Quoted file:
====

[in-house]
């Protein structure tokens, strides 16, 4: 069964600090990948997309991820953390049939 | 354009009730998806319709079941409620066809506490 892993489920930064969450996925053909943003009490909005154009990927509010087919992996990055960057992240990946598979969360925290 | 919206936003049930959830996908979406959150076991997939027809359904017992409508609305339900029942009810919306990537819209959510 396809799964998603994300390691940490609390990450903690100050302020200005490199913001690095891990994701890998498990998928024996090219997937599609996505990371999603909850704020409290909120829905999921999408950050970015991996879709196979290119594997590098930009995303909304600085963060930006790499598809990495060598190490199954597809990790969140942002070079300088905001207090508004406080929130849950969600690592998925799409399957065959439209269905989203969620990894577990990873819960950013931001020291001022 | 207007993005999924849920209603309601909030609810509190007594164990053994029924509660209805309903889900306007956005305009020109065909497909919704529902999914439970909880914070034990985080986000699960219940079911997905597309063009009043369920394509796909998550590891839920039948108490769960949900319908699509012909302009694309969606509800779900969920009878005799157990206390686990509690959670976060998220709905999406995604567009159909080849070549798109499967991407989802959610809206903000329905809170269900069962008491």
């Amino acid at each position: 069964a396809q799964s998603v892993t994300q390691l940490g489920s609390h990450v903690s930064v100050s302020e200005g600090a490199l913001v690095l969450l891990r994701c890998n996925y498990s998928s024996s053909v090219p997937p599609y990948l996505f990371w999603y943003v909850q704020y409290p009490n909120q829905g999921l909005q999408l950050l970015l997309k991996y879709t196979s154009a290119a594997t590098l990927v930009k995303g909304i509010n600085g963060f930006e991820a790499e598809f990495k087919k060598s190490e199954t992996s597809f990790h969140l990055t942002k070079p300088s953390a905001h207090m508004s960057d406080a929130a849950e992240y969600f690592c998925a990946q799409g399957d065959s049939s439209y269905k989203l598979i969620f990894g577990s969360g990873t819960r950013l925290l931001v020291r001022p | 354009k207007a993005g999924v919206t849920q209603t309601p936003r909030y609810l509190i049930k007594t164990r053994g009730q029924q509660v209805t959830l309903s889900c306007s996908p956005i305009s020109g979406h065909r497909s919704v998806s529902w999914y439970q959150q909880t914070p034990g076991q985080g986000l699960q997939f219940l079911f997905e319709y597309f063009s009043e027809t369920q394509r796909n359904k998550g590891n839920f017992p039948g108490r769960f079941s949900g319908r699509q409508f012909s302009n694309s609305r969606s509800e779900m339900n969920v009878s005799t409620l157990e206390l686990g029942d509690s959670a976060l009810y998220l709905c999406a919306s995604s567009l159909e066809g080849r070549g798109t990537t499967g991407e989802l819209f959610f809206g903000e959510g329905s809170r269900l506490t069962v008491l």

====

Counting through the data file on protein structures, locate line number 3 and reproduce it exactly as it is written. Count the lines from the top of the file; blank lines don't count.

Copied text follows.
């Amino acid at each position: 069964a396809q799964s998603v892993t994300q390691l940490g489920s609390h990450v903690s930064v100050s302020e200005g600090a490199l913001v690095l969450l891990r994701c890998n996925y498990s998928s024996s053909v090219p997937p599609y990948l996505f990371w999603y943003v909850q704020y409290p009490n909120q829905g999921l909005q999408l950050l970015l997309k991996y879709t196979s154009a290119a594997t590098l990927v930009k995303g909304i509010n600085g963060f930006e991820a790499e598809f990495k087919k060598s190490e199954t992996s597809f990790h969140l990055t942002k070079p300088s953390a905001h207090m508004s960057d406080a929130a849950e992240y969600f690592c998925a990946q799409g399957d065959s049939s439209y269905k989203l598979i969620f990894g577990s969360g990873t819960r950013l925290l931001v020291r001022p | 354009k207007a993005g999924v919206t849920q209603t309601p936003r909030y609810l509190i049930k007594t164990r053994g009730q029924q509660v209805t959830l309903s889900c306007s996908p956005i305009s020109g979406h065909r497909s919704v998806s529902w999914y439970q959150q909880t914070p034990g076991q985080g986000l699960q997939f219940l079911f997905e319709y597309f063009s009043e027809t369920q394509r796909n359904k998550g590891n839920f017992p039948g108490r769960f079941s949900g319908r699509q409508f012909s302009n694309s609305r969606s509800e779900m339900n969920v009878s005799t409620l157990e206390l686990g029942d509690s959670a976060l009810y998220l709905c999406a919306s995604s567009l159909e066809g080849r070549g798109t990537t499967g991407e989802l819209f959610f809206g903000e959510g329905s809170r269900l506490t069962v008491l």